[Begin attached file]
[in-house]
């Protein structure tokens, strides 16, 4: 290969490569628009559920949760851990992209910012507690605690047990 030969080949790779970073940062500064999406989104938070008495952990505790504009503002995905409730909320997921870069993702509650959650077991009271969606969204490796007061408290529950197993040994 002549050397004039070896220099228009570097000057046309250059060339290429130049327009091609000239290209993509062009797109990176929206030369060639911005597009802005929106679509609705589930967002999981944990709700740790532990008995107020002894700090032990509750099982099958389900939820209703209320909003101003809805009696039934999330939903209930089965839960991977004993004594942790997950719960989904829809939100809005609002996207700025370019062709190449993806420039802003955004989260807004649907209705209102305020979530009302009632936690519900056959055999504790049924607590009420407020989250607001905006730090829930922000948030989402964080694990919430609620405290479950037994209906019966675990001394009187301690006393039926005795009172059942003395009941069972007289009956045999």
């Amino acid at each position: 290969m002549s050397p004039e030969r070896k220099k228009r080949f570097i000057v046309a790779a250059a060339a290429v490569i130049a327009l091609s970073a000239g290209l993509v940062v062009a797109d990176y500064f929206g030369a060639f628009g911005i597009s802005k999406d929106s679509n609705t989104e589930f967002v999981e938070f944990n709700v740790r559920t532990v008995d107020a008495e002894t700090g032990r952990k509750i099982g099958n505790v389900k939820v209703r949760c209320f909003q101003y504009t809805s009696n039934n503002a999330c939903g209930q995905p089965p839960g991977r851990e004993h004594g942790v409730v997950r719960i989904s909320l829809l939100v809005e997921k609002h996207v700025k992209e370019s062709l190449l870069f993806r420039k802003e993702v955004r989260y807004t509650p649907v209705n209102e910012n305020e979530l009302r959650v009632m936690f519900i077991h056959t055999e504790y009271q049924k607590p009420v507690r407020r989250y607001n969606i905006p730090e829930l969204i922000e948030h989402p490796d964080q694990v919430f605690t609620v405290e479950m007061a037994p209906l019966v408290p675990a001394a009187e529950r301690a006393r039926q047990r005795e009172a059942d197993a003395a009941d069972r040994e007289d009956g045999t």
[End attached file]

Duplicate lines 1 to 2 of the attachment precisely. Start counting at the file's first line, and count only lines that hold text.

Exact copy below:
[in-house]
């Protein structure tokens, strides 16, 4: 290969490569628009559920949760851990992209910012507690605690047990 030969080949790779970073940062500064999406989104938070008495952990505790504009503002995905409730909320997921870069993702509650959650077991009271969606969204490796007061408290529950197993040994 002549050397004039070896220099228009570097000057046309250059060339290429130049327009091609000239290209993509062009797109990176929206030369060639911005597009802005929106679509609705589930967002999981944990709700740790532990008995107020002894700090032990509750099982099958389900939820209703209320909003101003809805009696039934999330939903209930089965839960991977004993004594942790997950719960989904829809939100809005609002996207700025370019062709190449993806420039802003955004989260807004649907209705209102305020979530009302009632936690519900056959055999504790049924607590009420407020989250607001905006730090829930922000948030989402964080694990919430609620405290479950037994209906019966675990001394009187301690006393039926005795009172059942003395009941069972007289009956045999």